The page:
Who May Participate in a Professional Association

As with a professional corporation, members who organize a professional association must all be natural persons licensed to render the same specific professional services as those for which the professional association is organized. A professional association may render professional service only through its members and employees, all of whom must be licensed to render the professional service. NRS 89.230.

In the event that any member of a professional association becomes ineligible to practice in the association’s service field, that member must sever within a reasonable time all professional services with, and financial interest in, the professional association. NRS 89.240. The professional association may by its articles provide for severance pay or for compensation for past services upon termination of a members association, whether by death or license revocation.

No membership interest in a professional association may be sold or transferred except to one who is eligible to be a member of the association or to the personal representative or estate of a deceased or legally incompetent member. The personal representative of such a member may continue to own such interest for a reasonable period, but may not participate in any decisions concerning the rendering of professional service. A member may transfer his interest in the association or any other interest in the assets of the association to a revocable trust if he acts as trustee of the revocable trust, and any person who acts as co-trustee and is not licensed to perform the services for which the association is organized does not participate in any decisions concerning the rendering of those professional services.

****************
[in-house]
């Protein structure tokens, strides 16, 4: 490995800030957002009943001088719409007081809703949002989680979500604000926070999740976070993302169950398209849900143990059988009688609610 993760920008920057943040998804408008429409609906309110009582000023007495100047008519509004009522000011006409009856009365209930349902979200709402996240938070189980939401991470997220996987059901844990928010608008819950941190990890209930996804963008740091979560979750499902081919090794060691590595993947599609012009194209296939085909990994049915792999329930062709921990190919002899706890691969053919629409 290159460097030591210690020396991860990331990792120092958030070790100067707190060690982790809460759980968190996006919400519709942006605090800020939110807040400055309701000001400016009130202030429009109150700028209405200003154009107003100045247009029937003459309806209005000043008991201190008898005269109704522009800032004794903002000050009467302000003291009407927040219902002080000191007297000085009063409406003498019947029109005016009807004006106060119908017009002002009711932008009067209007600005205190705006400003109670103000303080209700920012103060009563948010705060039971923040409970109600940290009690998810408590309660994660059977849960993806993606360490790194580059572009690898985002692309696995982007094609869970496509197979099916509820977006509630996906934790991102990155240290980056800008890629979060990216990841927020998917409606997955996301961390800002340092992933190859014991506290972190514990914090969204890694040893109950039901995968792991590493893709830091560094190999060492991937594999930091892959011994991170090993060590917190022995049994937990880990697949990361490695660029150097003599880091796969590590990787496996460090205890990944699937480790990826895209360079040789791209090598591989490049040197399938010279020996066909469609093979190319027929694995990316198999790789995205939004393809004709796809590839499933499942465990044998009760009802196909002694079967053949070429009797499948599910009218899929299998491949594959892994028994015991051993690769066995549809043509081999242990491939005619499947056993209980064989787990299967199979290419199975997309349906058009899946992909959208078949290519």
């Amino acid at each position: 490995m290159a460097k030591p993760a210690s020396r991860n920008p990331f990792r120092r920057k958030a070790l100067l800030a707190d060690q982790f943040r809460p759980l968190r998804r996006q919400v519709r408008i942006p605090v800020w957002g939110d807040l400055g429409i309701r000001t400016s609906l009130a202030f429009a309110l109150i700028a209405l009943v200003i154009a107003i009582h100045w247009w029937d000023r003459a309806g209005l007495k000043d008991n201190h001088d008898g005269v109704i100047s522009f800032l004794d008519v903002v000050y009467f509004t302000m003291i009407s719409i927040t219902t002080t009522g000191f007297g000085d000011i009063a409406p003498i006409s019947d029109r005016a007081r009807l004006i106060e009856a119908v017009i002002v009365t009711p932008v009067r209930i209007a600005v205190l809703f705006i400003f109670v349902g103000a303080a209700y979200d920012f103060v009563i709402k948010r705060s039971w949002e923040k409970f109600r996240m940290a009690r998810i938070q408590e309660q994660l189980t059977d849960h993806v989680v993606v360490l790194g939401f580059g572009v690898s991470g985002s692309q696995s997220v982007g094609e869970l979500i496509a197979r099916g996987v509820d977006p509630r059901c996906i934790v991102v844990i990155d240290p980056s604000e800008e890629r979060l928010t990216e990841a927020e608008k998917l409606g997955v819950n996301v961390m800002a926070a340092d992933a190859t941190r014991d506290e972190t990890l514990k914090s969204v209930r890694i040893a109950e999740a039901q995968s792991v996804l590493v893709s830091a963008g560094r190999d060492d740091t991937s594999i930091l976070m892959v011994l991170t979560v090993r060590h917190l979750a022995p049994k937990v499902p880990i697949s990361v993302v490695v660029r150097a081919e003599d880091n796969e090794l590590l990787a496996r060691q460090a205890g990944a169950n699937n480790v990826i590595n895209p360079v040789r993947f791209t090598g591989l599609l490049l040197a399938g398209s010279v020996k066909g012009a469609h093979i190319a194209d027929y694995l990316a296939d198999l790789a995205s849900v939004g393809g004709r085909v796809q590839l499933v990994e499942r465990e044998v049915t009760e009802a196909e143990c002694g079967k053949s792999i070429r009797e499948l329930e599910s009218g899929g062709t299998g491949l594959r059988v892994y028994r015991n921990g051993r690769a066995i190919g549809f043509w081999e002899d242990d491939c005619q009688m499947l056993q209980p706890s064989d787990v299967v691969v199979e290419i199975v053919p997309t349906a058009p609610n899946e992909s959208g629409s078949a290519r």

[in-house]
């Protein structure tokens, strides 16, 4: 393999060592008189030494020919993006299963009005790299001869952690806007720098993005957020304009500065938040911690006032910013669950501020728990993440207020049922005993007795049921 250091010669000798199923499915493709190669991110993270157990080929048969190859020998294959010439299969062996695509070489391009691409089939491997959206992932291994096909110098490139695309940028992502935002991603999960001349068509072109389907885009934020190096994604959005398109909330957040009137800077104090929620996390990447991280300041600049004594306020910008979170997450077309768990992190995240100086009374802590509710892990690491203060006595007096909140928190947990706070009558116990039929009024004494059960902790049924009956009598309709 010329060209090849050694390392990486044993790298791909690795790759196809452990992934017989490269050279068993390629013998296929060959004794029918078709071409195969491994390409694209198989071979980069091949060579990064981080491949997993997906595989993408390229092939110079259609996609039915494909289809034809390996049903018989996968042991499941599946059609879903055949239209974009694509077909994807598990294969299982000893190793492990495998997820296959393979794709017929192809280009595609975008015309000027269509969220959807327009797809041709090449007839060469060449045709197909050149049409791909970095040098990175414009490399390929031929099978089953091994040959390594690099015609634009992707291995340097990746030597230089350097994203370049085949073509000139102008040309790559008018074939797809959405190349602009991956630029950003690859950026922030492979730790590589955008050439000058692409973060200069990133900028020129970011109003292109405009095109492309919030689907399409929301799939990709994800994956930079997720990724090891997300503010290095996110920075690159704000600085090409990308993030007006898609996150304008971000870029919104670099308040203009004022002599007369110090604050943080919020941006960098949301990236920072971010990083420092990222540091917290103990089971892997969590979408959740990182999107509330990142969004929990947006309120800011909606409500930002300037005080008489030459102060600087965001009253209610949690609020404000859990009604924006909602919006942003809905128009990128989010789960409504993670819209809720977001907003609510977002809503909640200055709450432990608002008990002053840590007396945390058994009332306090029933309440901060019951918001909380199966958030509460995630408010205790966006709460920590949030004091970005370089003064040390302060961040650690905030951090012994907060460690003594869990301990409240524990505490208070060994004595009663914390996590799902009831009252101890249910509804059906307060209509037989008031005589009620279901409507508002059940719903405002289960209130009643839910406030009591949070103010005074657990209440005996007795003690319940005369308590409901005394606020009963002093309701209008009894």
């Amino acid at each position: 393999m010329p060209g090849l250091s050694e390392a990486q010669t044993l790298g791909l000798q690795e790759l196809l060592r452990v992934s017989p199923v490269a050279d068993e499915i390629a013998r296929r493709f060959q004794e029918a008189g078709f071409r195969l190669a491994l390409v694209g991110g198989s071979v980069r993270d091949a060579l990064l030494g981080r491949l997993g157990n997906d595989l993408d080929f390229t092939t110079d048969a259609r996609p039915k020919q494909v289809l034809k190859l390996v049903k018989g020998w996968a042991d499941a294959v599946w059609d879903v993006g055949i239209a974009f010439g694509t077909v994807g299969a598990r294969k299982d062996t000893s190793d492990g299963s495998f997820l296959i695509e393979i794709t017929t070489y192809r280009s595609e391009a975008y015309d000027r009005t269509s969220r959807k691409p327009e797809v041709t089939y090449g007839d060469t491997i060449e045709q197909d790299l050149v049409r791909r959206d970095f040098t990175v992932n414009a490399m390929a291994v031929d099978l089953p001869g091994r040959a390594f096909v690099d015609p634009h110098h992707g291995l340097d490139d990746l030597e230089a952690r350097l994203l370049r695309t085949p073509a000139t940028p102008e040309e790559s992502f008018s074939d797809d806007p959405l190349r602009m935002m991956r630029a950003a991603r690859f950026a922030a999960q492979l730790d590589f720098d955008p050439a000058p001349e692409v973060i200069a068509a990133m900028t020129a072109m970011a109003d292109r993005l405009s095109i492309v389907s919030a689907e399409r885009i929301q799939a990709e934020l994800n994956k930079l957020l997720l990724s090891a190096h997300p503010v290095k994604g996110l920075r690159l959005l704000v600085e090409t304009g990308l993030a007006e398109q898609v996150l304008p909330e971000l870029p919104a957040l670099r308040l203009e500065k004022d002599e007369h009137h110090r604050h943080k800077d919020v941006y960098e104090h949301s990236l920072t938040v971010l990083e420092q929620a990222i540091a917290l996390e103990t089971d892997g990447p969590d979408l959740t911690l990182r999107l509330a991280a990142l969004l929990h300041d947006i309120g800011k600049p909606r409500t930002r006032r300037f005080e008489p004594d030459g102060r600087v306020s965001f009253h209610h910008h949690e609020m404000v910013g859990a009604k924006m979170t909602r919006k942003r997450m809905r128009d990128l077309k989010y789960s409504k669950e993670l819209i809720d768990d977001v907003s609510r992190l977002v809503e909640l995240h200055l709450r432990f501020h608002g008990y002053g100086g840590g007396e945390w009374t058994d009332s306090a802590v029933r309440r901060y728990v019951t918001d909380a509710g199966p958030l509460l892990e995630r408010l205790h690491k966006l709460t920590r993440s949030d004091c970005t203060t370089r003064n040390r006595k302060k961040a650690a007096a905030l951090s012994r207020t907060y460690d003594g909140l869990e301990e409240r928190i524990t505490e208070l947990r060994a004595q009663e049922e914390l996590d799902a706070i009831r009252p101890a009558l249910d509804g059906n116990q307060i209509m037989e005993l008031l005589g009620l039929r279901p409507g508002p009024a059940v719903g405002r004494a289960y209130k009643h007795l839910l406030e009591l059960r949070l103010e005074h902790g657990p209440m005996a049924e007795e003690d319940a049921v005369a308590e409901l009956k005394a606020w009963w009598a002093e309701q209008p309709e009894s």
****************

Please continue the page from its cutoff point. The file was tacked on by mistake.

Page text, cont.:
The articles of association may provide specifically for additional restrictions on the transfer of members interests and may provide for the redemption or purchase of such an interest by the association or its other members at prices and in a manner specifically set forth in the articles.


Liability Issues for the Professional Association

A professional association does not insulate a physician from liability for his own wrongful acts or omissions, but a member or employee of a professional association shall not be personally liable in tort for any act in which he has not personally participated. Therefore, Nevada law shields a member of a professional association from vicarious liability for another members negligent acts. Furthermore, a member or an employee of a professional association shall not be personally liable in contract for any contract which he executes on behalf of a professional association within the limits of his actual authority. NRS 89.060.





As in most states, a professional corporation in Nevada is legally formed upon satisfaction of certain statutory requirements and filing formalities common to corporations in general. For example, the entity must have a unique name that is followed by the designation “professional corporation” or its equivalent. The corporation must have by-laws that delineate the structure and administration of the business. The law requires that the board of directors of the corporation file with the secretary of state’s office, the articles of incorporation and various other documents along with a nominal filing fee. Corporations must hold regular meetings, and record and maintain the minutes of those meetings.

The Medical Professional Corporation